Tip & How-To about Cars & Trucks
A backyard machine shop technique I used recently worked perfectly on a piece of brass pipe corroded into a cast iron steam radiator, but the procedure is labor intensive. Use a hand electric drill or a drill press to drill a small hole reasonably centered. Perfect centering is not desirable, as you shall see below. Then drill the hole out with progressively larger drills, shifting to 1/64th " increments in drill size as you approach the threads. If you have complete letter and fractional drill sets you can get less than 1/64th" increments for some steps. Clean the hole well and inspect carefully for signs of the threads showing up after each increment of drilling. Stop drilling as soon as you can see any sign of threads.
At this point, it's difficult to peck the remnant of the stud loose from the threads with a sharp punch because it still resists collapsing inward due to the full circles remaining in the threads. To make it collapse easier, use a triangular needle file to file two longitudinal grooves in the thicker side of the remnant until the thread barely shows at the bottom of each groove. The two grooves should be about 30 to 40 degrees apart on the thick side of the remnant.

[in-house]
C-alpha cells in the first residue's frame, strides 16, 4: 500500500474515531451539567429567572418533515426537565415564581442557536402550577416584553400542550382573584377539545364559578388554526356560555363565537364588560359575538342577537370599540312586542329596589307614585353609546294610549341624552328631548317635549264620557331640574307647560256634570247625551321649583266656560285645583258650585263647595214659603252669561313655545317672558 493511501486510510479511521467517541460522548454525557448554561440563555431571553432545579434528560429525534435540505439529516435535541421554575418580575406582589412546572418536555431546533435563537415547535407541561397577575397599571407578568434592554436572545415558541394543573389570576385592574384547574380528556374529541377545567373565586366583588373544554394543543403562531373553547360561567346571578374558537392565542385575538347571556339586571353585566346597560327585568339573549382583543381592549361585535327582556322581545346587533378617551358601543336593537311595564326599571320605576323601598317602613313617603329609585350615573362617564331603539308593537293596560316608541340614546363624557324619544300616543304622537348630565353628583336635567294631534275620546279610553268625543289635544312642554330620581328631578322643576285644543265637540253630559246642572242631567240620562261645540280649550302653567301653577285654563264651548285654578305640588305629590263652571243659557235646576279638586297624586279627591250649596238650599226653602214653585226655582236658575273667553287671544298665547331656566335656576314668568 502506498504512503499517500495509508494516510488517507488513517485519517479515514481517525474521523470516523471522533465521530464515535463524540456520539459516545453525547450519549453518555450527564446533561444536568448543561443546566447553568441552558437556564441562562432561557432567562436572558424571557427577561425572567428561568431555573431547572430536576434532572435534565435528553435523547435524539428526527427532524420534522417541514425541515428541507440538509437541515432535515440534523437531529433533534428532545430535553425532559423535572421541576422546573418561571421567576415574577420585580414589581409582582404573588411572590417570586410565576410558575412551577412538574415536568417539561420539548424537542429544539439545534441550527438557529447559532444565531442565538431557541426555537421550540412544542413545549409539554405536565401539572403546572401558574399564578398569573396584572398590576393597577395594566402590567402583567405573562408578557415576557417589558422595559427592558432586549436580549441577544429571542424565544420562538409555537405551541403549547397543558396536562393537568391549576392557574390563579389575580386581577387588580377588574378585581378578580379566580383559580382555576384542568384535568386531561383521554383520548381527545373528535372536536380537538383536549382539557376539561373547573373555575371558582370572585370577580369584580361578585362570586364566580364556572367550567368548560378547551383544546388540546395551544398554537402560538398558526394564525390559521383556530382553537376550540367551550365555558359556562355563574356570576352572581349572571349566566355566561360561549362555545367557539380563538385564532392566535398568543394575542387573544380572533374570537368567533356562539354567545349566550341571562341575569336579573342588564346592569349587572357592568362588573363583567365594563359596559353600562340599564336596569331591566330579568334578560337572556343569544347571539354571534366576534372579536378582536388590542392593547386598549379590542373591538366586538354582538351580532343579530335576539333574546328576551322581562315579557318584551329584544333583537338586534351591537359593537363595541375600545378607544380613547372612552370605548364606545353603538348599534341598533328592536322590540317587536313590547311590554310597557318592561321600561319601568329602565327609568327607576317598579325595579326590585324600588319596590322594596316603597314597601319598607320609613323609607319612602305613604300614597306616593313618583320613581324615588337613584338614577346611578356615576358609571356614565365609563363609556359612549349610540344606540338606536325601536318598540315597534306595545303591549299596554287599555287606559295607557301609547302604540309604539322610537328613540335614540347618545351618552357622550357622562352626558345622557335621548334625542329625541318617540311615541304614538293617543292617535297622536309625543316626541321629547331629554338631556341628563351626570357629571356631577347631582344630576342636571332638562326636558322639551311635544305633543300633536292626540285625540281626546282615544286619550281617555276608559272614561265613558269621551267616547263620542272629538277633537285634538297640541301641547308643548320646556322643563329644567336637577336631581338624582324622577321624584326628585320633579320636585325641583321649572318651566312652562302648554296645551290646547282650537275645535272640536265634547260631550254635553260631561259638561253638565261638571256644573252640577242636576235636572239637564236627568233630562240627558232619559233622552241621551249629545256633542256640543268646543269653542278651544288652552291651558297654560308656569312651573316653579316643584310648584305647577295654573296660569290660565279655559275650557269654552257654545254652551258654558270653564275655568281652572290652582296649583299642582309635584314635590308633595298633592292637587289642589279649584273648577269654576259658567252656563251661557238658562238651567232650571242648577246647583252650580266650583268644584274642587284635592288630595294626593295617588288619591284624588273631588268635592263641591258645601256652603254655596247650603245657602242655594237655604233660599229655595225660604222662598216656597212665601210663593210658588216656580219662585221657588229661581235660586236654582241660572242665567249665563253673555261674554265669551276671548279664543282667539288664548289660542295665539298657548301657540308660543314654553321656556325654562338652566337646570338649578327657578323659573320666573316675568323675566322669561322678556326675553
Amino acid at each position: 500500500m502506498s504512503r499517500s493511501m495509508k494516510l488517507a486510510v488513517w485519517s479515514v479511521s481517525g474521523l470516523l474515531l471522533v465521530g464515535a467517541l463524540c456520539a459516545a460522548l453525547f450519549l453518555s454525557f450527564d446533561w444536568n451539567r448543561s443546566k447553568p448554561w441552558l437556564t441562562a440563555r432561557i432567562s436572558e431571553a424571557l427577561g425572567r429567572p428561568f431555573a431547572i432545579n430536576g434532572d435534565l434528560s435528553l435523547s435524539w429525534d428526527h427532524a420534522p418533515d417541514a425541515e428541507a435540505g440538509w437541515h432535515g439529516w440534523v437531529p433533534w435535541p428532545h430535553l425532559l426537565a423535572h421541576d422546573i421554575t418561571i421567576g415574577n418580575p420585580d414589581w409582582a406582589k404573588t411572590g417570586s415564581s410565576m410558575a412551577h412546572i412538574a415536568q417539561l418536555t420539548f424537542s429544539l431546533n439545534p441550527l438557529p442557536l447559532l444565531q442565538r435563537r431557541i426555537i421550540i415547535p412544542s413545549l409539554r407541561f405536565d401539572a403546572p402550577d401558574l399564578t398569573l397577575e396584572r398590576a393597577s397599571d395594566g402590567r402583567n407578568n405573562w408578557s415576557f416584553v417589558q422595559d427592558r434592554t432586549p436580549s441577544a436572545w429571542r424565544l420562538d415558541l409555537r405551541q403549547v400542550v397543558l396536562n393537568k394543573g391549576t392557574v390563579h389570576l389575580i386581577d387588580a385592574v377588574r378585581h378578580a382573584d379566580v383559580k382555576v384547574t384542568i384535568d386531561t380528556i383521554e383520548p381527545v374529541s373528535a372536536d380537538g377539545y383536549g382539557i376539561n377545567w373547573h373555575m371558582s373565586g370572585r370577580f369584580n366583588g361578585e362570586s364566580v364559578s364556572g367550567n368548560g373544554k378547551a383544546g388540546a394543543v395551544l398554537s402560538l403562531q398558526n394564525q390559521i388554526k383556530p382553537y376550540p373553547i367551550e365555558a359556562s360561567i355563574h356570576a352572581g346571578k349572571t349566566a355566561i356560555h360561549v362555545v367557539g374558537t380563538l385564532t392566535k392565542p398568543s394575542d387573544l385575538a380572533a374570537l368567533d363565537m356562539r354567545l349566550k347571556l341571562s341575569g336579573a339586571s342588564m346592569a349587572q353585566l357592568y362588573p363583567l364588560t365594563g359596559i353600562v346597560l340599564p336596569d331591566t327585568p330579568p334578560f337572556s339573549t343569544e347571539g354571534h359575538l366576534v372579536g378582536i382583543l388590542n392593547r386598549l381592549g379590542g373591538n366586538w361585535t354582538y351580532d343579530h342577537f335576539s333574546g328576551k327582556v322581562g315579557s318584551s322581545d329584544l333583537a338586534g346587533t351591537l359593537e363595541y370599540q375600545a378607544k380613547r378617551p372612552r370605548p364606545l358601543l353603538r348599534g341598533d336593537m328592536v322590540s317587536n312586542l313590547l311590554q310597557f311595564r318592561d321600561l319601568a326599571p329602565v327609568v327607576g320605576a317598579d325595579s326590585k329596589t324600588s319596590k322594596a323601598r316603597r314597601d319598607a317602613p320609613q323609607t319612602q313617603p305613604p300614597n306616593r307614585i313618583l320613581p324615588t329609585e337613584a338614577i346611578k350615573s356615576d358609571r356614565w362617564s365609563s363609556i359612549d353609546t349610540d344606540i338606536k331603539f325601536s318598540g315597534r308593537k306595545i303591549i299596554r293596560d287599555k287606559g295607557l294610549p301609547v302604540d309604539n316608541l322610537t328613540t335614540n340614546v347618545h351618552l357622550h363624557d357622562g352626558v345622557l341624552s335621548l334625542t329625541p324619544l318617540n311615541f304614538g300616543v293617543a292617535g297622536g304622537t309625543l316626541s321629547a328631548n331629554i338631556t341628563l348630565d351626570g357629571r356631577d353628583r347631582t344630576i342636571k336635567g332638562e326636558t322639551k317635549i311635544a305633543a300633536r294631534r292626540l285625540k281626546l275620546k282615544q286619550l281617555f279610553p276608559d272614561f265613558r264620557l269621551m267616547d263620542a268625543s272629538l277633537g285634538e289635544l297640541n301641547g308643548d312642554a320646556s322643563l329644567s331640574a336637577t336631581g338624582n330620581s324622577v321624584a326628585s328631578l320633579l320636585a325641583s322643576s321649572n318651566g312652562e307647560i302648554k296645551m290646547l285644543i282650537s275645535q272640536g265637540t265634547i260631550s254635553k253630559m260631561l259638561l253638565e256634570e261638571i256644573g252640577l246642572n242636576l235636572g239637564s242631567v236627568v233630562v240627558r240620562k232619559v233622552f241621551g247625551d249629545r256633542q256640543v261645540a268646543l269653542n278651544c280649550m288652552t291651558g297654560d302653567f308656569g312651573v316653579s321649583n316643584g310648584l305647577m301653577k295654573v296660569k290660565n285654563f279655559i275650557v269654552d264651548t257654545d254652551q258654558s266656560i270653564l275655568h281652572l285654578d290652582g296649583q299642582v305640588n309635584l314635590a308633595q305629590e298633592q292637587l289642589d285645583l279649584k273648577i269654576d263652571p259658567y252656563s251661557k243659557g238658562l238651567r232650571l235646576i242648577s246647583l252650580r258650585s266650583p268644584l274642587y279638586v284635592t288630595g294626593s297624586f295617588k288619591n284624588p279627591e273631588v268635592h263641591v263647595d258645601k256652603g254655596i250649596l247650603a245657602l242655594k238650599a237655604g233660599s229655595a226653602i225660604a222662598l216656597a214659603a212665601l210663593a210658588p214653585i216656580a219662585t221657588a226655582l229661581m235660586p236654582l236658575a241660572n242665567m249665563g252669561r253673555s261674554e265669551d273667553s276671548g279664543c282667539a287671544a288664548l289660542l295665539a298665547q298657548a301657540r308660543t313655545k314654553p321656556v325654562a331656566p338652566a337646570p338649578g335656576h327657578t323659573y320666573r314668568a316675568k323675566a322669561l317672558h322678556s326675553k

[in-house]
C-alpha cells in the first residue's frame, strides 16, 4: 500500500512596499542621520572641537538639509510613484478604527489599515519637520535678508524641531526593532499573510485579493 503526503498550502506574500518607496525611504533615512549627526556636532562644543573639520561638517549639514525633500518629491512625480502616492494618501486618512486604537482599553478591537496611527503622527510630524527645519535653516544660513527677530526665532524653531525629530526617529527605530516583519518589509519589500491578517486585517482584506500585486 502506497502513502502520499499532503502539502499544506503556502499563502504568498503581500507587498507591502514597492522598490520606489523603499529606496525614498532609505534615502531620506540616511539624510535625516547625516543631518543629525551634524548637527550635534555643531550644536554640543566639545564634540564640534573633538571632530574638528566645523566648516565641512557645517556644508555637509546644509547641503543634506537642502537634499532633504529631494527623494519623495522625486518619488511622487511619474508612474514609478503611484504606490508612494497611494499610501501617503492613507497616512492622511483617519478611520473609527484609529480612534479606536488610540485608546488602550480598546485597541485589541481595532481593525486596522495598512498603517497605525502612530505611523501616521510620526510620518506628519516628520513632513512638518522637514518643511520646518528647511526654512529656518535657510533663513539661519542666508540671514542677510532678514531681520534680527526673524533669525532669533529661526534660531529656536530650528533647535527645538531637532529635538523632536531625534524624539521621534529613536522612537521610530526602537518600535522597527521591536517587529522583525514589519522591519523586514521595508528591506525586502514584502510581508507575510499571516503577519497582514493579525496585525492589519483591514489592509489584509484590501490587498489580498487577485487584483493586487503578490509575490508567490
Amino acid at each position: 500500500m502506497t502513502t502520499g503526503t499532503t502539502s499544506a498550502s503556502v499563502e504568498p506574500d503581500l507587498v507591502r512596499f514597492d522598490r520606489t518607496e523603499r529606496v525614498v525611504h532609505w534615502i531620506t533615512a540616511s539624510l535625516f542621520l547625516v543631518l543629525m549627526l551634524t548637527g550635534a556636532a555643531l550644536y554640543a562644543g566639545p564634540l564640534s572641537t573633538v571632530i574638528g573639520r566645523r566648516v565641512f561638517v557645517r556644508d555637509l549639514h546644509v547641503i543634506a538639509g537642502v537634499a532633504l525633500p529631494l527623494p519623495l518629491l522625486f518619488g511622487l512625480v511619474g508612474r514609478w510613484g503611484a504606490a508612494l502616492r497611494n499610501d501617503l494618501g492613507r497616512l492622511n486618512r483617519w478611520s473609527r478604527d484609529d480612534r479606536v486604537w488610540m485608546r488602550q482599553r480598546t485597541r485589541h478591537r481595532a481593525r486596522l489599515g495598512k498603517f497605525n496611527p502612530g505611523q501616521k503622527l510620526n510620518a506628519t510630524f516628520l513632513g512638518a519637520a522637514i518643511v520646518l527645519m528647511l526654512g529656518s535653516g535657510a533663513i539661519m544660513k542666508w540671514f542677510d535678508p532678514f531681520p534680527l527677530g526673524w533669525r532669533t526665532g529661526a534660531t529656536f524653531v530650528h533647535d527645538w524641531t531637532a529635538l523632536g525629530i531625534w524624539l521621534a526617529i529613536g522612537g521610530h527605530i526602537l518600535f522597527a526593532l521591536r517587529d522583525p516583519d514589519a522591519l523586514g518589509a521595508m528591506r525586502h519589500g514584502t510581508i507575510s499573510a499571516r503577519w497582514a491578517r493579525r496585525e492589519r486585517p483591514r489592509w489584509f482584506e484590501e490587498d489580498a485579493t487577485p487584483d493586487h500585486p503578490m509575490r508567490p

Now use your sharp punch to knock the section between the two notches inward from the threads. The strength of the thicker metal left due to imperfect centering of the drilled hole is actually beneficial here because the piece will be strong enough to come loose as a single piece, rather than just the top thread breaking loose. Last time I did this (a week ago) I was able to grab the section knocked inward with needle nose pliers and pull the whole remnant out with a twist.
Depending upon your finesse, this can leave a thread essentially undamaged except for a small divot at the point you punched. Run a tap down the hole to clean out the corrosion and clean up any damage done. Strength of the threads should be unaffected unless you were really clumsy.
Posted by Crofter on
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